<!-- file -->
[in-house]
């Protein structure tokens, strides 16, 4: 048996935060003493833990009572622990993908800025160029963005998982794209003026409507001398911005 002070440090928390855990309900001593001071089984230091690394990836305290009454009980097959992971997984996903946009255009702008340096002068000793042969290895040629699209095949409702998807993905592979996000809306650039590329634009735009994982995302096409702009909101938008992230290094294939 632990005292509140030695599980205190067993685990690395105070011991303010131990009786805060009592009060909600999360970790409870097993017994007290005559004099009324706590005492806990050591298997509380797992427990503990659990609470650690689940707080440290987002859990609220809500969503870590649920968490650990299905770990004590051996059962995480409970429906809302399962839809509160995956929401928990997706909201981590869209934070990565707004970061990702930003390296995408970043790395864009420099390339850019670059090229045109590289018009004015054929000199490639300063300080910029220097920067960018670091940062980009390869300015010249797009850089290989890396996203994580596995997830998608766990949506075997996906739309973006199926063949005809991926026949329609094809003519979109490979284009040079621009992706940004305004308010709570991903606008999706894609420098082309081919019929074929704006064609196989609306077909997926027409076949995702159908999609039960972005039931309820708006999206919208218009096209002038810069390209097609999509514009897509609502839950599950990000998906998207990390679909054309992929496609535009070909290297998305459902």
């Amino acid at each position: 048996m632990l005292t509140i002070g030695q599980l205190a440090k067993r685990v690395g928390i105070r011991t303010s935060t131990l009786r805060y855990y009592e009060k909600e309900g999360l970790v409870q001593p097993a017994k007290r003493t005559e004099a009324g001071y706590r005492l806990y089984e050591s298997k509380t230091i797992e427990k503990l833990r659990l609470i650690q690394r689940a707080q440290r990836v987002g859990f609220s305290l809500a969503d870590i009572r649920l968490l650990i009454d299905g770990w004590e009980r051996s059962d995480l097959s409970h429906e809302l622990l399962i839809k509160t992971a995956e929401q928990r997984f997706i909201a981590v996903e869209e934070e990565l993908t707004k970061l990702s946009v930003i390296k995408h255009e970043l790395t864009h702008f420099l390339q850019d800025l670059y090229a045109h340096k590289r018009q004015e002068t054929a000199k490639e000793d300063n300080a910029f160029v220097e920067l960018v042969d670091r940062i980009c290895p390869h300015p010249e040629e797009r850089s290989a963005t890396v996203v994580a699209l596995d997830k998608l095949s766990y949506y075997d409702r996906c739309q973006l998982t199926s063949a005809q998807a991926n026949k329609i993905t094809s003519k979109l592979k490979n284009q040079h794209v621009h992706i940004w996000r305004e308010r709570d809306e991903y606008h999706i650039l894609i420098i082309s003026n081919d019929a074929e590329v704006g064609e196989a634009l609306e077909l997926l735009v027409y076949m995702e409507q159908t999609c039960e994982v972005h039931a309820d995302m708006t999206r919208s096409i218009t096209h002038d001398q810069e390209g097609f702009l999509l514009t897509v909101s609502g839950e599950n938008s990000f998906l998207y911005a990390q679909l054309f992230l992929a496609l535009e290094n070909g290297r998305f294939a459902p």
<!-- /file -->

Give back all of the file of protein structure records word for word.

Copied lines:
[in-house]
């Protein structure tokens, strides 16, 4: 048996935060003493833990009572622990993908800025160029963005998982794209003026409507001398911005 002070440090928390855990309900001593001071089984230091690394990836305290009454009980097959992971997984996903946009255009702008340096002068000793042969290895040629699209095949409702998807993905592979996000809306650039590329634009735009994982995302096409702009909101938008992230290094294939 632990005292509140030695599980205190067993685990690395105070011991303010131990009786805060009592009060909600999360970790409870097993017994007290005559004099009324706590005492806990050591298997509380797992427990503990659990609470650690689940707080440290987002859990609220809500969503870590649920968490650990299905770990004590051996059962995480409970429906809302399962839809509160995956929401928990997706909201981590869209934070990565707004970061990702930003390296995408970043790395864009420099390339850019670059090229045109590289018009004015054929000199490639300063300080910029220097920067960018670091940062980009390869300015010249797009850089290989890396996203994580596995997830998608766990949506075997996906739309973006199926063949005809991926026949329609094809003519979109490979284009040079621009992706940004305004308010709570991903606008999706894609420098082309081919019929074929704006064609196989609306077909997926027409076949995702159908999609039960972005039931309820708006999206919208218009096209002038810069390209097609999509514009897509609502839950599950990000998906998207990390679909054309992929496609535009070909290297998305459902």
């Amino acid at each position: 048996m632990l005292t509140i002070g030695q599980l205190a440090k067993r685990v690395g928390i105070r011991t303010s935060t131990l009786r805060y855990y009592e009060k909600e309900g999360l970790v409870q001593p097993a017994k007290r003493t005559e004099a009324g001071y706590r005492l806990y089984e050591s298997k509380t230091i797992e427990k503990l833990r659990l609470i650690q690394r689940a707080q440290r990836v987002g859990f609220s305290l809500a969503d870590i009572r649920l968490l650990i009454d299905g770990w004590e009980r051996s059962d995480l097959s409970h429906e809302l622990l399962i839809k509160t992971a995956e929401q928990r997984f997706i909201a981590v996903e869209e934070e990565l993908t707004k970061l990702s946009v930003i390296k995408h255009e970043l790395t864009h702008f420099l390339q850019d800025l670059y090229a045109h340096k590289r018009q004015e002068t054929a000199k490639e000793d300063n300080a910029f160029v220097e920067l960018v042969d670091r940062i980009c290895p390869h300015p010249e040629e797009r850089s290989a963005t890396v996203v994580a699209l596995d997830k998608l095949s766990y949506y075997d409702r996906c739309q973006l998982t199926s063949a005809q998807a991926n026949k329609i993905t094809s003519k979109l592979k490979n284009q040079h794209v621009h992706i940004w996000r305004e308010r709570d809306e991903y606008h999706i650039l894609i420098i082309s003026n081919d019929a074929e590329v704006g064609e196989a634009l609306e077909l997926l735009v027409y076949m995702e409507q159908t999609c039960e994982v972005h039931a309820d995302m708006t999206r919208s096409i218009t096209h002038d001398q810069e390209g097609f702009l999509l514009t897509v909101s609502g839950e599950n938008s990000f998906l998207y911005a990390q679909l054309f992230l992929a496609l535009e290094n070909g290297r998305f294939a459902p």